Anderson, Gillian & Jeff Rovin. Vision of Fire. 451: S. & S. Oct. 2014. 320p. ISBN 9781476776521. $25. SF/ADVENTURE
Noted actor Anderson (e.g., Lady Dedlock in the BBC’s Bleak House, Dr. Bedelia Du Maurier in NBC’s new series Hannibal) must be drawing on her important role as Special Agent Dana Scully in the celebrated sf horror TV series The X-Files for the new sf adventure she’s written with New York Times best-selling author Rovin. Child psychologist Caitlin O’Hara is understandably perturbed when a patient, daughter of India’s almost-assassinated ambassador to the United Nations, starts speaking in tongues. Soon teenagers worldwide are acting out—one even drowns on dry land—which leaves Caitlin pinballing around the world trying to save victims while figuring out what ominous threat is descending on the world.
Barthelme, Frederick. There Must Be Some Mistake. Little, Brown. Oct. 2014. 224p. ISBN 9780316231244. $25; ebk. ISBN 9780316231381. lib. ebk. ISBN 9780316365369. LITERARY FICTION
Divorced, fiftyish, and already forced into retirement, Wallace Webster lives alone in a Texas condo development pointedly named Forgetful Bay, where residents are passing away at a mysteriously high rate. Mulling over the various accidents that have befallen his neighbors, Wallace also reflects on his own life, both uneven past and diminished future, while considering a question that plagues us all: does settling for less mean cravenly giving in or wisely adjusting to what life dishes out? From a real writer’s writer who often ends up on the New York Times Notable Book list; kind of captures the zeitgeist, doesn’t it?
Bradley, James. The China Mirage: The Hidden History of American Disaster in Asia. Little, Brown. Oct. 2014. 400p. ISBN 9780316196673. $35. HISTORY
The perennially best-selling author of Flags of Our Fathers offers an eye-opening history of America’s role in China from the 19th century through World War II and the rise of Mao. He’s here to remind us that it wasn’t always pretty—for instance, American businessmen, like FDR’s grandfather, Warren Delano, made a fortune trading in opium, which addicted millions. Important for understanding our current relations with the giant that is China; with a 300,000-copy first printing.
Carroll, Jonathan. Bathing the Lion. St. Martin’s. Oct. 2014. 288p. ISBN 9781250048264. $25.99; ebk. ISBN 9781466848917. LITERARY FICTION
Five people in a New England town awake after the same vivid dream remembering that they were once “mechanics,” charged with cleaning up the cosmic crises that materialize everywhere when Chaos swirls through the universe. Retired from that enervating job with their memories wiped clean, the five are being called back because Chaos is coming again—with a whole new bag of tricks. This high-end dystopian novel (note that it’s billed as literary, not fantasy, fiction) comes from a cultic author beloved by folks like Neil Gaiman (“ Brain-smooshing work. As if John Updike were to write a Philip K. Dick novel.”).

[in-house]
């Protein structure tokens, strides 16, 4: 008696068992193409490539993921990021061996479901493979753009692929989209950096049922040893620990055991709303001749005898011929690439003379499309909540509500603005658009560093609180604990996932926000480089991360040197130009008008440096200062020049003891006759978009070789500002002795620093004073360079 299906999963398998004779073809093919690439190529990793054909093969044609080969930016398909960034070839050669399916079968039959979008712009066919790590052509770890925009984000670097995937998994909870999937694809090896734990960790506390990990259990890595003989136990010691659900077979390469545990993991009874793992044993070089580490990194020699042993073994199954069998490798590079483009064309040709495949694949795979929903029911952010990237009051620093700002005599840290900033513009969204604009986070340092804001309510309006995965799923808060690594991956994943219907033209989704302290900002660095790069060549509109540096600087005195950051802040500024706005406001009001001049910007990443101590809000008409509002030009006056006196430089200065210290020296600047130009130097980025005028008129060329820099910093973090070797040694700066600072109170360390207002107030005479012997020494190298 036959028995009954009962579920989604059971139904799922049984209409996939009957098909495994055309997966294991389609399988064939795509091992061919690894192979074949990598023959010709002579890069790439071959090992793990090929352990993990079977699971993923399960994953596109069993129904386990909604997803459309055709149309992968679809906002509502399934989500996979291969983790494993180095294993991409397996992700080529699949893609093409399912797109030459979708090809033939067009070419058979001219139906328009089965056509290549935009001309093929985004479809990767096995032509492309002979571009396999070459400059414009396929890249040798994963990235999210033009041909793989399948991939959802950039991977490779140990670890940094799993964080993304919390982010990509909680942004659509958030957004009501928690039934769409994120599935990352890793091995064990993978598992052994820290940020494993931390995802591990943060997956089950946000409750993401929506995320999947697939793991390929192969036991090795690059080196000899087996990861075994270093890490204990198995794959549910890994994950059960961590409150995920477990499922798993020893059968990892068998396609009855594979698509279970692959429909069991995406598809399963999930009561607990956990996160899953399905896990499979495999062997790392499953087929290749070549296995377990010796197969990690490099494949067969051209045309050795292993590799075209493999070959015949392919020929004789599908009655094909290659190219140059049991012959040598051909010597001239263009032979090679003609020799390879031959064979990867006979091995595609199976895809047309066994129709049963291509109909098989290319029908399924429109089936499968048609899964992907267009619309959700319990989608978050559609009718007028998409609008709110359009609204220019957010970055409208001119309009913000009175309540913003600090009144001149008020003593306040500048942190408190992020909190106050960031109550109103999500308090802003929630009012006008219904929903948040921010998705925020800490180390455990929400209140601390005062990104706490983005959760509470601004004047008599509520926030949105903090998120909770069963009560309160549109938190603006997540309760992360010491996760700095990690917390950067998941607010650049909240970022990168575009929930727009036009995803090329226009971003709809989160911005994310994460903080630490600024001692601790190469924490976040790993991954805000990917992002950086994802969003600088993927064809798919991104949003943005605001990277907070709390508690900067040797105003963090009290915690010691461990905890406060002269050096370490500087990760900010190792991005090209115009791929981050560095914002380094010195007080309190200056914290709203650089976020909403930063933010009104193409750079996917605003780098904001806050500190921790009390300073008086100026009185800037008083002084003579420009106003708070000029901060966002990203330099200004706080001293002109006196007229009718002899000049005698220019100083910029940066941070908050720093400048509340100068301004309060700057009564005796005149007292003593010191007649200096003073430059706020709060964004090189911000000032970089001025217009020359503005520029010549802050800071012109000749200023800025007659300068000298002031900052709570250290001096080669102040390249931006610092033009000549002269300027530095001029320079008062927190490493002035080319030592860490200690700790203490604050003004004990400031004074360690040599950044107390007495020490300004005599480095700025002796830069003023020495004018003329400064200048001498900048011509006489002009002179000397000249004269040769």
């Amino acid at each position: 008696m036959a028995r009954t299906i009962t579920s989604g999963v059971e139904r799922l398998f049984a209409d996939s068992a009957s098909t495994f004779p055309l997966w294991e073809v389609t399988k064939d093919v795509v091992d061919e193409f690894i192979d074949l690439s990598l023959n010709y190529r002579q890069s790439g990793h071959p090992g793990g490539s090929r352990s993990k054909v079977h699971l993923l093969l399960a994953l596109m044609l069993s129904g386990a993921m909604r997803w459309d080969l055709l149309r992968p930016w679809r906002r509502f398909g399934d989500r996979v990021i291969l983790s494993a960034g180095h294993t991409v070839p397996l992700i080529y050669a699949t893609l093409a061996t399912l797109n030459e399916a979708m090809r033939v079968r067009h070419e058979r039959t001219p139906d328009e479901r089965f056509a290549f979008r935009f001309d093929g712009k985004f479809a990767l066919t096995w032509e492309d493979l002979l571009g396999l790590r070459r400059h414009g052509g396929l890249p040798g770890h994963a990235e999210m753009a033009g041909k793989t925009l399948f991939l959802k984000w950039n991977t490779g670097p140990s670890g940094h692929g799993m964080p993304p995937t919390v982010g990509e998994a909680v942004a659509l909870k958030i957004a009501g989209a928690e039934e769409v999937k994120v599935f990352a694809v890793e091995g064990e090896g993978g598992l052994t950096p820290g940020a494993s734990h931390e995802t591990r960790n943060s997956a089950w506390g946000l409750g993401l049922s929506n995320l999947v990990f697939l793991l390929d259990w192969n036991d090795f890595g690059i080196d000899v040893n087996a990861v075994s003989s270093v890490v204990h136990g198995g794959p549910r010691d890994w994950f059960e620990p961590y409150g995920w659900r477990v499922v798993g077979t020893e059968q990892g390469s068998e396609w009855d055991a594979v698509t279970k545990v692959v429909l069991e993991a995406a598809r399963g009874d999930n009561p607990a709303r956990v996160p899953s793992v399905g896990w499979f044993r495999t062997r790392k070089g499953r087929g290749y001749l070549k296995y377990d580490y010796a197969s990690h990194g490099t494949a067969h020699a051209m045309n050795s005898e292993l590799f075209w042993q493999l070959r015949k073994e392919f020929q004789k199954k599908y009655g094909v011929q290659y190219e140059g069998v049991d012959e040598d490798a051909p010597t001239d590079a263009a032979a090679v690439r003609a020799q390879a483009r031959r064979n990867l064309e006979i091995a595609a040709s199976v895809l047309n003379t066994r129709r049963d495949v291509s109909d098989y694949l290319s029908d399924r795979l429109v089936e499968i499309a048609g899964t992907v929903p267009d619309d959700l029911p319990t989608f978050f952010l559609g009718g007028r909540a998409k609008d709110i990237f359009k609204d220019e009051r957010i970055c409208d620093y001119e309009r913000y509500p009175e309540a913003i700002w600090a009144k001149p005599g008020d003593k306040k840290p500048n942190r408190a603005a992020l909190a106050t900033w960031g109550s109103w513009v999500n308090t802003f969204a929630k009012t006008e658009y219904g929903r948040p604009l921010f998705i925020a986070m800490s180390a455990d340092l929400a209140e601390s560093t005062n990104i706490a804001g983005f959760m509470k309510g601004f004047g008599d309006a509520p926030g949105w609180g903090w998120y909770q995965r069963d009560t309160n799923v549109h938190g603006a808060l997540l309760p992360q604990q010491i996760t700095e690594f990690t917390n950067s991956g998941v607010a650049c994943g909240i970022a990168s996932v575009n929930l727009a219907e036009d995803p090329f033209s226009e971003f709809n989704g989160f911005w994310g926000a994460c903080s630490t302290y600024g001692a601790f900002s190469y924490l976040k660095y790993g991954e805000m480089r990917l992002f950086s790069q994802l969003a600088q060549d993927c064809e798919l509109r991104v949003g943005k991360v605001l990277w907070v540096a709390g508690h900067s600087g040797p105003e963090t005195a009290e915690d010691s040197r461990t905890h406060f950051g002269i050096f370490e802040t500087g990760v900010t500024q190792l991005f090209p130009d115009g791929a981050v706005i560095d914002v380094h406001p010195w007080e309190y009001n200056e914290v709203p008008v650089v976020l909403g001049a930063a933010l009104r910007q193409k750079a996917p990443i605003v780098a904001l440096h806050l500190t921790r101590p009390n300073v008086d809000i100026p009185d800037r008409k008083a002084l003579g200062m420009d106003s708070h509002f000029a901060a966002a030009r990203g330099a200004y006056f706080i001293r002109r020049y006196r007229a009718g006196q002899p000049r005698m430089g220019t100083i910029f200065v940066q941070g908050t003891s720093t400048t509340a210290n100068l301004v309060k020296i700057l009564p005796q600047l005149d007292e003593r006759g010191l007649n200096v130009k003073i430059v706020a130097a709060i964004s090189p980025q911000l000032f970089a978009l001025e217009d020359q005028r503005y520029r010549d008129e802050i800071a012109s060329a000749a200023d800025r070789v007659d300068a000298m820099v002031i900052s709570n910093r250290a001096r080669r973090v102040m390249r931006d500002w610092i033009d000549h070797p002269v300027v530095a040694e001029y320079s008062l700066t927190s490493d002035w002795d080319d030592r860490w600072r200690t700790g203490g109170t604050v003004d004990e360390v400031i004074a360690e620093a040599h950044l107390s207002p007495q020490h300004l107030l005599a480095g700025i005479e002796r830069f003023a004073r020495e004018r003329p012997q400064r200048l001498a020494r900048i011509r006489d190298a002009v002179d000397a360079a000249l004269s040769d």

Gawande, Atul. Being Mortal: Medicine and What Matters in the End. Metropolitan: Holt. Oct. 2014. 288p. ISBN 9780805095159. $26; ebk. ISBN 9781627790550. CD: Macmillan Audio. SOCIAL SCIENCE
A general surgeon at Brigham and Women’s Hospital, professor at Harvard Medical School, director of the World Health Organization’s campaign to reduce deaths from surgery, MacArthur Fellow, and best-selling author (sales of his last book, The Checklist Manifesto, were double those of his previous titles), Gawande is also a staff writer at The New Yorker, which published the National Magazine Award–winning 2010 article that serves as the basis for this book. Here Gawande explores how contemporary medicine can do a better, more humane job of managing death and dying.
Giordano, Paolo. The Human Body. Pamela Dorman: Viking. Oct. 2014. 336p. ISBN 9780670015641. $27.95. CD: Penguin Audio. LITERARY/MILITARY
Giordano shot up like a firecracker a few years back with his debut novel, The Solitude of Prime Numbers, an international best seller about two misfit teenagers that won Italy’s Premio Strega. In the New York Times, Richard Eder called the book “an exquisite rendering of what one might call feelings at the subatomic level”—certainly appropriate, since Giordano has a PhD in particle physics. This new novel broadens Giordano’s scope by featuring a platoon of Italian soldiers—including one woman—who have been posted to a Forward Operating Base in a particularly sun-scorched, godforsaken corner of Afghanistan. The tension of sitting around waiting for danger provokes infighting even before a controversial mission goes off the rails. With a five-city tour.
Skibsrud, Johanna. Quartet for the End of Time. Norton. Oct. 2014. 384p. ISBN 9780393073737. $26.95. LITERARY
Music lovers will immediately recognize Scotiabank Giller Prize winner Skibsrud’s title as that of a work French composer Olivier Messiaen composed and first performed in a German prison camp. The novel ends up at the camp by way of four lives connected by a moment of betrayal, starting with World War I veteran Arthur Sinclair’s disappearance after false accusations of conspiracy, then moving from a Siberian expedition during the war to postwar Soviet espionage to World War II and London during the Blitz. Undeniably big and ambitious.